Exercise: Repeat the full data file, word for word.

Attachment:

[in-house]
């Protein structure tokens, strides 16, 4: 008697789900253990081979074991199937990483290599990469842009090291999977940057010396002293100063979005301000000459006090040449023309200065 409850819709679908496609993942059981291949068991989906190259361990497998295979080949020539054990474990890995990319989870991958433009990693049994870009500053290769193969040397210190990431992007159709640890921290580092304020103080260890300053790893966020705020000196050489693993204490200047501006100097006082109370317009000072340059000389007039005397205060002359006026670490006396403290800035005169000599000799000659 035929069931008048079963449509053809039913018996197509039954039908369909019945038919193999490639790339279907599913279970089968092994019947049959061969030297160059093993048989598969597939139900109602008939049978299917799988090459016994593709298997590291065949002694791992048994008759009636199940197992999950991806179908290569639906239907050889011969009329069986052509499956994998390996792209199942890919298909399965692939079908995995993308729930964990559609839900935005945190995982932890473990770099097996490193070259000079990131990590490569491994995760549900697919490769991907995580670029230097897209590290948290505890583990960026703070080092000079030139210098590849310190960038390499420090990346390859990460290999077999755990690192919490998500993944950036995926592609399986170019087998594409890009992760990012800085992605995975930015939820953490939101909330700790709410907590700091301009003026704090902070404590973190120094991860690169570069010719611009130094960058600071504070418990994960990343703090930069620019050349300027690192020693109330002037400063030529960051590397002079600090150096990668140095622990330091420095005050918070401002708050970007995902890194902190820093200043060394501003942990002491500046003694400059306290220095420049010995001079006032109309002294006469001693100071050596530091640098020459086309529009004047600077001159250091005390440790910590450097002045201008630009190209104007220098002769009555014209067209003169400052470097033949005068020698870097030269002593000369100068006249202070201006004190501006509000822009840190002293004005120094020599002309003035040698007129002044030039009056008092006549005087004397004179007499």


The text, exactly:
[in-house]
């Protein structure tokens, strides 16, 4: 008697789900253990081979074991199937990483290599990469842009090291999977940057010396002293100063979005301000000459006090040449023309200065 409850819709679908496609993942059981291949068991989906190259361990497998295979080949020539054990474990890995990319989870991958433009990693049994870009500053290769193969040397210190990431992007159709640890921290580092304020103080260890300053790893966020705020000196050489693993204490200047501006100097006082109370317009000072340059000389007039005397205060002359006026670490006396403290800035005169000599000799000659 035929069931008048079963449509053809039913018996197509039954039908369909019945038919193999490639790339279907599913279970089968092994019947049959061969030297160059093993048989598969597939139900109602008939049978299917799988090459016994593709298997590291065949002694791992048994008759009636199940197992999950991806179908290569639906239907050889011969009329069986052509499956994998390996792209199942890919298909399965692939079908995995993308729930964990559609839900935005945190995982932890473990770099097996490193070259000079990131990590490569491994995760549900697919490769991907995580670029230097897209590290948290505890583990960026703070080092000079030139210098590849310190960038390499420090990346390859990460290999077999755990690192919490998500993944950036995926592609399986170019087998594409890009992760990012800085992605995975930015939820953490939101909330700790709410907590700091301009003026704090902070404590973190120094991860690169570069010719611009130094960058600071504070418990994960990343703090930069620019050349300027690192020693109330002037400063030529960051590397002079600090150096990668140095622990330091420095005050918070401002708050970007995902890194902190820093200043060394501003942990002491500046003694400059306290220095420049010995001079006032109309002294006469001693100071050596530091640098020459086309529009004047600077001159250091005390440790910590450097002045201008630009190209104007220098002769009555014209067209003169400052470097033949005068020698870097030269002593000369100068006249202070201006004190501006509000822009840190002293004005120094020599002309003035040698007129002044030039009056008092006549005087004397004179007499």